Commentary: What’s an affordable home in Encinitas?

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By Julie Graboi

Maybe you thought that an affordable home was intended for people who didn’t have a lot of money and who wanted to become proud homeowners.  That’s what I thought, too.  In Encinitas, developers are allowed to build extra density for houses on smaller lots in exchange for reserving a small percentage of units for affordable occupants.

But I recently found out that a single, very-low-income house in the 16-home Desert Rose/Loden density bonus project in Olivenhain was sold for a mere $112,000 to La Jolla-based Scramark LLC owned by Rancho Santa Fe developer David Santistevan. I learned this through a record request with the City of Encinitas.

Lillian Doherty, an attorney and the city’s director of infrastructure and sustainability, along with Interim City Attorney Leslie Devaney and City Manager Pamela Antil (both of whom signed off on the deal), each referred me to Roy Sapa’u, director of the city’s development services department.

Sapa’u explained that the City was authorized to approve the very-low income unit to a non-income qualified buyer of the developer’s choosing.  The choice was Santistevan’s LLC Scramark, which already owns and manages a number of affordable units in the city and rents these units to low-income families. 

According to Sapa’u, “…In the case of the Desert Rose project, the developer chose to sell the unit to a non-income qualified buyer. The City approved the sale, as the non-income qualified buyer already owns and manages two affordable units in the city and has consistently been in good standing with the City’s compliance monitoring.”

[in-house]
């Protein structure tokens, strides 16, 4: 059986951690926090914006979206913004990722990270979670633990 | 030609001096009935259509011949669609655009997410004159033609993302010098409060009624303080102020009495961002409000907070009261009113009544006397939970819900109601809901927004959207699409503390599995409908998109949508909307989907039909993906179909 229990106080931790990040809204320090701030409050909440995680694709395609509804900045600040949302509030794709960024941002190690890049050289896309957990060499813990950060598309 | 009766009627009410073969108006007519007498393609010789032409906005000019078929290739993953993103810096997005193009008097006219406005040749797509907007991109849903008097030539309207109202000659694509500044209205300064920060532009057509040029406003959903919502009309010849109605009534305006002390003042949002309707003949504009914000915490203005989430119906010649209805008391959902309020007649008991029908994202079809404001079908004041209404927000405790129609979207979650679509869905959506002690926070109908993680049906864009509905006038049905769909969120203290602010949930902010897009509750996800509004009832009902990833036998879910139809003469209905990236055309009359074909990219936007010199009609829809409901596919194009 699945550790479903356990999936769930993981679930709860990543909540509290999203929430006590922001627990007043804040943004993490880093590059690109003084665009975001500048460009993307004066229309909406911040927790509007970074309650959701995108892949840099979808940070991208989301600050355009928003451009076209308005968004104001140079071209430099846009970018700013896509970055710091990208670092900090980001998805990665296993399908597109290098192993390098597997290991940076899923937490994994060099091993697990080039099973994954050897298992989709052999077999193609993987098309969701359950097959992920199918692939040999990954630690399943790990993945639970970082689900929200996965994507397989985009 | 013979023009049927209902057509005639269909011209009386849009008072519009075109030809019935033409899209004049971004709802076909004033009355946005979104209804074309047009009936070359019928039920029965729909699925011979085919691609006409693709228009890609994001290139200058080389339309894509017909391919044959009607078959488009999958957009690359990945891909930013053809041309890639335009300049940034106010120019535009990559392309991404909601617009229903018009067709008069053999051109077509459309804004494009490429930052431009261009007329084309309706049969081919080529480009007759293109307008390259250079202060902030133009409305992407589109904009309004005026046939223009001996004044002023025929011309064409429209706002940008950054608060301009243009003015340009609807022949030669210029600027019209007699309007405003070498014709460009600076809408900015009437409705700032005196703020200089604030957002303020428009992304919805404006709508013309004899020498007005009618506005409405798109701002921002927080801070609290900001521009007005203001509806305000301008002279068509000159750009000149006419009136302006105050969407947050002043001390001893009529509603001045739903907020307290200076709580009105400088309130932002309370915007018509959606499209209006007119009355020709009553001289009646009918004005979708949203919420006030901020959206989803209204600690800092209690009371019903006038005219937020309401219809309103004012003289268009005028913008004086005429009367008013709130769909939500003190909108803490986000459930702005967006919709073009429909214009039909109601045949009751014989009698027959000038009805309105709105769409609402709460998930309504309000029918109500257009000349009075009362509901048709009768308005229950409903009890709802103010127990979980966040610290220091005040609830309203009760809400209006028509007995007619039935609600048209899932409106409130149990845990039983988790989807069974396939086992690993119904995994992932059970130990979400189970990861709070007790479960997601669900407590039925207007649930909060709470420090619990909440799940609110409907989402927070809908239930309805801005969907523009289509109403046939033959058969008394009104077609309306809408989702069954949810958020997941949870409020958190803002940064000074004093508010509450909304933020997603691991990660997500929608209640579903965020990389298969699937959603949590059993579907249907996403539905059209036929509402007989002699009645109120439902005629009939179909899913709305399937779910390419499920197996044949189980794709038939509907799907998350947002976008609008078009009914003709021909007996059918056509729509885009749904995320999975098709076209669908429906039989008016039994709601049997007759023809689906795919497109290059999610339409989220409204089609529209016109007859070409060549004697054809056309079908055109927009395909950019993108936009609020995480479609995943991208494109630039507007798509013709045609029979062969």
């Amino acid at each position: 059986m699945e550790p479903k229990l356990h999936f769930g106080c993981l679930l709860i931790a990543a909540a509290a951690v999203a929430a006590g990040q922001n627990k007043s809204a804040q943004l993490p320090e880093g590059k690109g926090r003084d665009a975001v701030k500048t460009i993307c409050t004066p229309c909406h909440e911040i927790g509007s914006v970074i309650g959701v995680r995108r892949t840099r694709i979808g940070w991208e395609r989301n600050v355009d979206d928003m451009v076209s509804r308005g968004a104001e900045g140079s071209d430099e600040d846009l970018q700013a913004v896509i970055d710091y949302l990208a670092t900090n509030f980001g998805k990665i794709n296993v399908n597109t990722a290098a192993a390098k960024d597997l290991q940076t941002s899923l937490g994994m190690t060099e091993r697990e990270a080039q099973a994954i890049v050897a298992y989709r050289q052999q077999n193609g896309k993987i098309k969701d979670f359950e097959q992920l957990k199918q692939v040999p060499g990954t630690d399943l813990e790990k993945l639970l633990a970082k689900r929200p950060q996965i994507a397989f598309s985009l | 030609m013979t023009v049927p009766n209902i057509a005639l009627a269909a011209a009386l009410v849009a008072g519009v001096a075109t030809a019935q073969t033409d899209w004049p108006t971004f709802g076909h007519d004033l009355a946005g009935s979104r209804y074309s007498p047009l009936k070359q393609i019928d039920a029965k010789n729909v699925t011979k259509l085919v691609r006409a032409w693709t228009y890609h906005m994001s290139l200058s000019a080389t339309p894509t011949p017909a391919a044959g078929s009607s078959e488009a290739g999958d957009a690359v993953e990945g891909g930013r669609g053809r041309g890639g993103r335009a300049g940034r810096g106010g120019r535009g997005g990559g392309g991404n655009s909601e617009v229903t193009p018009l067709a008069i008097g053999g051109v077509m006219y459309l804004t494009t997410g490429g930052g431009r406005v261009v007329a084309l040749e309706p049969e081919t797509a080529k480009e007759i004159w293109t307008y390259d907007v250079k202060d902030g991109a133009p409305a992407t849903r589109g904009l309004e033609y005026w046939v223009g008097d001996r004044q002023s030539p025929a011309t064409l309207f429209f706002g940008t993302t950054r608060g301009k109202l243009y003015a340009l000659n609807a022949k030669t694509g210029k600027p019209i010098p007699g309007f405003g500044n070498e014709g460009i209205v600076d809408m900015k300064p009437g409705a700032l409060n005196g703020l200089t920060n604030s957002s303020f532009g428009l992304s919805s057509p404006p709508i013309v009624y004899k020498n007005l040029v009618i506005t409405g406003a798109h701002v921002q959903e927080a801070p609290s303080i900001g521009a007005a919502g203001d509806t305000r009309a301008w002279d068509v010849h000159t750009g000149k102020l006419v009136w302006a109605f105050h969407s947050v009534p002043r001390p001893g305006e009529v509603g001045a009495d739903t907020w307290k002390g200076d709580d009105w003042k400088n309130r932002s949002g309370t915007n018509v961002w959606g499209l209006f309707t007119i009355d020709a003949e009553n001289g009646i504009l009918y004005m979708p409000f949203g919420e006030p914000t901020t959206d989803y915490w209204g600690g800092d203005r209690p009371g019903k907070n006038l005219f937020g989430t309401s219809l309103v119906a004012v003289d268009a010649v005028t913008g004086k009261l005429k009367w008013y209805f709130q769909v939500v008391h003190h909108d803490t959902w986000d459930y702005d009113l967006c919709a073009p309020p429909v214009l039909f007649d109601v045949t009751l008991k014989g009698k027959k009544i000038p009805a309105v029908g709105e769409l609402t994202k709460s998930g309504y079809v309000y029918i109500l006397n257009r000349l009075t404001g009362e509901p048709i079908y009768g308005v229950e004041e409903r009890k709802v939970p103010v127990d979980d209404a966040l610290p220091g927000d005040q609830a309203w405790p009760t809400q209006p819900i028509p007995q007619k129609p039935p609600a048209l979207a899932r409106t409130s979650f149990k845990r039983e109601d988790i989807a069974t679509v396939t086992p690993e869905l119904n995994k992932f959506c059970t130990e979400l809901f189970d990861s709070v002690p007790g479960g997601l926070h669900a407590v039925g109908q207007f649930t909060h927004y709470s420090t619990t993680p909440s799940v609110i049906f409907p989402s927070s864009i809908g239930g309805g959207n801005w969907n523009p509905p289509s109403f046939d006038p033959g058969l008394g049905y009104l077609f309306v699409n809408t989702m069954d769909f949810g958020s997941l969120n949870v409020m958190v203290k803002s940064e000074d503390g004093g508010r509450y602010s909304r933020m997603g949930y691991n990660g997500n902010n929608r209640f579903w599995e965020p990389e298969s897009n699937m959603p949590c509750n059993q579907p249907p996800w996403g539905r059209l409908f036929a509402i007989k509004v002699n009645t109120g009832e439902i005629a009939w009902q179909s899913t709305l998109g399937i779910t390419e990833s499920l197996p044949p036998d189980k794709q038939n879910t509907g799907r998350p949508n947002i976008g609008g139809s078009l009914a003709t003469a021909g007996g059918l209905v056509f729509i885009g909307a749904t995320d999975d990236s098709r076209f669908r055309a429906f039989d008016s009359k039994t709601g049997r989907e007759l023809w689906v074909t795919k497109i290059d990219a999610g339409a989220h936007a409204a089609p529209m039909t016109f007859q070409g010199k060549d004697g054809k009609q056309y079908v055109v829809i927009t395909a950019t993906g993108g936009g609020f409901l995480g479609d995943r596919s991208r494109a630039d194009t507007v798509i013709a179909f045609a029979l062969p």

According to the June 21 Affordable Housing Agreement for Density Bonus, a qualifying developer of affordable homes is required to prove financial hardship in writing to sell to a non-qualified buyer as stipulated in paragraph 3F of the contract with the City. 

A request for a copy of the written proof of developer hardship was not acknowledged, so there is no evidence that this procedure was followed.

A second information request for the list of qualified buyers and investment buyers returned a list of 80 qualified buyers and two investors — or rather, 82 thick black lines, since the names had been redacted.  Because the names had been blacked out, there is no evidence if the Scramark LLC had been on the list at all.

When I objected that as a taxpayer-paid benefit, it did not seem appropriate that a Rancho Santa Fe investor should be able to purchase this property for $112,000, including the estimated cost of HOA fees, insurance, and property tax, Marco Gonzalez, attorney for the Desert Rose/Loden developers weighed in. 

After denying any involvement in this deal, Gonzalez said, “So, the builder sold the unit to an LLC that owns/manages both market rate and affordable units all over the region. And this is surprising why?”

After that, I wrote to Principal Planner Jennifer Gates and asked for the specific policy on who determines who gets to buy these properties. “We will be looking into options with the City Attorney’s office to develop a policy to bring to City Council for their consideration later this year,” Gates said.

Now we know that the reality in Encinitas is that homes advertised as “affordable” are sold to millionaires of the developer’s choosing. 

These investors buy as many of these units as they can and make money off the backs of those who this program was meant to serve by renting investment properties back to low-income tenants who appear excluded from the American dream of owning one of these Encinitas affordable units for themselves.

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